Oct 272011
 October 27, 2011  Court, Surveillance

Orin Kerr writes:

This is my second post on United States v. Jones, the case on GPS and the Fourth Amendment. In this post, I want to explore whether the act of installing the device should count a Fourth Amendment search or seizure. My bottom-line is that I find this a surprisingly difficult and open question: Justices wishing to apply the Fourth Amendment in a way that is consistent with Fourth Amendment text, history, principles, and precedents could plausibly go either way. One implication of this uncertainty is that if the Justices decide to regulate GPS under the Fourth Amendment, focusing on the installation of the device is a much better option than trying to jump into the thicket of issues discussed in my first post about use of the device once installed. At the same time, it’s worth noting two additional wrinkles. The first is the uncertain standard of reasonableness that would follow from a conclusion that installing the device is a search or seizure. The second is the important role of statutory regulation, which may deal with some of the concerns raised by those who want the Supreme Court to construe the Fourth Amendment to sharply limit GPS monitoring.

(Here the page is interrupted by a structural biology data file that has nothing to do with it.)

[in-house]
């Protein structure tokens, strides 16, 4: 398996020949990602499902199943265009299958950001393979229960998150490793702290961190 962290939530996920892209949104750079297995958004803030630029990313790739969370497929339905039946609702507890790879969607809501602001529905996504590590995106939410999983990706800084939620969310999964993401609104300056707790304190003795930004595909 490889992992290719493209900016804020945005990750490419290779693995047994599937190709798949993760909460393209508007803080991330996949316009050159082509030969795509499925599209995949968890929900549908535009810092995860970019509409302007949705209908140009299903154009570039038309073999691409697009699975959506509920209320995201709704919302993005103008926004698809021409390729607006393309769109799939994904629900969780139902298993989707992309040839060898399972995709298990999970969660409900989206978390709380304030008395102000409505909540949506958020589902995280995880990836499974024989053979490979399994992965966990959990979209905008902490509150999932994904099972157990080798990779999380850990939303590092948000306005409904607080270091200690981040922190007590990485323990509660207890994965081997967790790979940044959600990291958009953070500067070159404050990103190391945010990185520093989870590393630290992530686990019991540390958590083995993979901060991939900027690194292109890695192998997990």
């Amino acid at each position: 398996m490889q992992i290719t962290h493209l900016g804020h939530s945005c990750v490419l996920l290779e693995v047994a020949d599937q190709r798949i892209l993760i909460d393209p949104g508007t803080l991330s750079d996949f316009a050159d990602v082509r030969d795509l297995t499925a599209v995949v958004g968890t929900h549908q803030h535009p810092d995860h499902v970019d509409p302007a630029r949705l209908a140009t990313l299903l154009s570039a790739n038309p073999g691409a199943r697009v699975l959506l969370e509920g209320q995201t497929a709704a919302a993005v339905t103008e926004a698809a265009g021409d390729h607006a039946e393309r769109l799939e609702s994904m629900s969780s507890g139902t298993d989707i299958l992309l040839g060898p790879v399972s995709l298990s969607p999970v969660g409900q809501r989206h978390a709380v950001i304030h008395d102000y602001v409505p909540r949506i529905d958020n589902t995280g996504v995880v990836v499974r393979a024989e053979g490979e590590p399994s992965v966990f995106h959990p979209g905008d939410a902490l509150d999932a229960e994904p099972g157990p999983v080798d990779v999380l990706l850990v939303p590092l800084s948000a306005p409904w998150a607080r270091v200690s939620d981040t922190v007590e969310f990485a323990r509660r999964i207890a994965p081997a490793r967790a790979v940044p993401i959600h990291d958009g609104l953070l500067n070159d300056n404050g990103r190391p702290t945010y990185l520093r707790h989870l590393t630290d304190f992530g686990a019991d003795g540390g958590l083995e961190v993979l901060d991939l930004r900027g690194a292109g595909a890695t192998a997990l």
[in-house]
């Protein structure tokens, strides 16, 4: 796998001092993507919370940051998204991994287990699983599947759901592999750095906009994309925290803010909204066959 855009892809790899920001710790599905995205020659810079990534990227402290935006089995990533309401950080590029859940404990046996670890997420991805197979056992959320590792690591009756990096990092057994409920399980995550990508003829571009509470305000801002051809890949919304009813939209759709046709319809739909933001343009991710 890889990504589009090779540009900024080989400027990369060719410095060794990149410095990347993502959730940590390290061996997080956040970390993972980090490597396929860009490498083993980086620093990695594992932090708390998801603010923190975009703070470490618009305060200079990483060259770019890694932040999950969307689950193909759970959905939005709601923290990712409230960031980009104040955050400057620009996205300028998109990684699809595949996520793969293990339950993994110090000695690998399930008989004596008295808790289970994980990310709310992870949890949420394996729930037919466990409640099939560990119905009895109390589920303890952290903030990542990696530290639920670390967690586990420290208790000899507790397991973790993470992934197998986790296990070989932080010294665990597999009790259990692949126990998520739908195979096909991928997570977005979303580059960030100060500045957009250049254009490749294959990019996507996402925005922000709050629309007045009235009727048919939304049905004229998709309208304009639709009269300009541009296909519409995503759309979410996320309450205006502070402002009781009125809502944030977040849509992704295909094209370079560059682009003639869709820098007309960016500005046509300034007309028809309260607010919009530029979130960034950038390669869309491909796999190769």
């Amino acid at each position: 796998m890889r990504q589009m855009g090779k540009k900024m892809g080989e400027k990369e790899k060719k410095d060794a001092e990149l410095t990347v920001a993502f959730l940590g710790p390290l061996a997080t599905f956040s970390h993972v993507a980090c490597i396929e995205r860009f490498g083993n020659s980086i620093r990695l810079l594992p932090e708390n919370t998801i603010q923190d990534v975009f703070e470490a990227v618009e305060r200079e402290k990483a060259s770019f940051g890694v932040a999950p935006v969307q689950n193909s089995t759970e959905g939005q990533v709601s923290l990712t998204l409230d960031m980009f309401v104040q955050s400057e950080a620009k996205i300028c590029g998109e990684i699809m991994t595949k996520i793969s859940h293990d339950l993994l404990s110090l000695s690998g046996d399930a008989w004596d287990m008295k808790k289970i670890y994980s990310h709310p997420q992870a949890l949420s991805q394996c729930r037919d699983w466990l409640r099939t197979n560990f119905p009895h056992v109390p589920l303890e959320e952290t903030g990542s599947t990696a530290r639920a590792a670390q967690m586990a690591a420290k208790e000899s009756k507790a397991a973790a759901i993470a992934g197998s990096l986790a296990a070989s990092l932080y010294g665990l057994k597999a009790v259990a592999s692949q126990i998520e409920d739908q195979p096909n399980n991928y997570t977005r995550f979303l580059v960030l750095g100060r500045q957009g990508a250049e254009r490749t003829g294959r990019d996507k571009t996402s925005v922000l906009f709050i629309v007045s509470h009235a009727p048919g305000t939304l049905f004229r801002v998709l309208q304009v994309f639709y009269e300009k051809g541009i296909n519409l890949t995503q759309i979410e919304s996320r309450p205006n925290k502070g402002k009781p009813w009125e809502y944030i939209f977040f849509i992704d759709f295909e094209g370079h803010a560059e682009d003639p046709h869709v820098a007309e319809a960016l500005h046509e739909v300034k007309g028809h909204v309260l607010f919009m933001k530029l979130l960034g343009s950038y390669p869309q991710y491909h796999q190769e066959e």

Read more on The Volokh Conspiracy.

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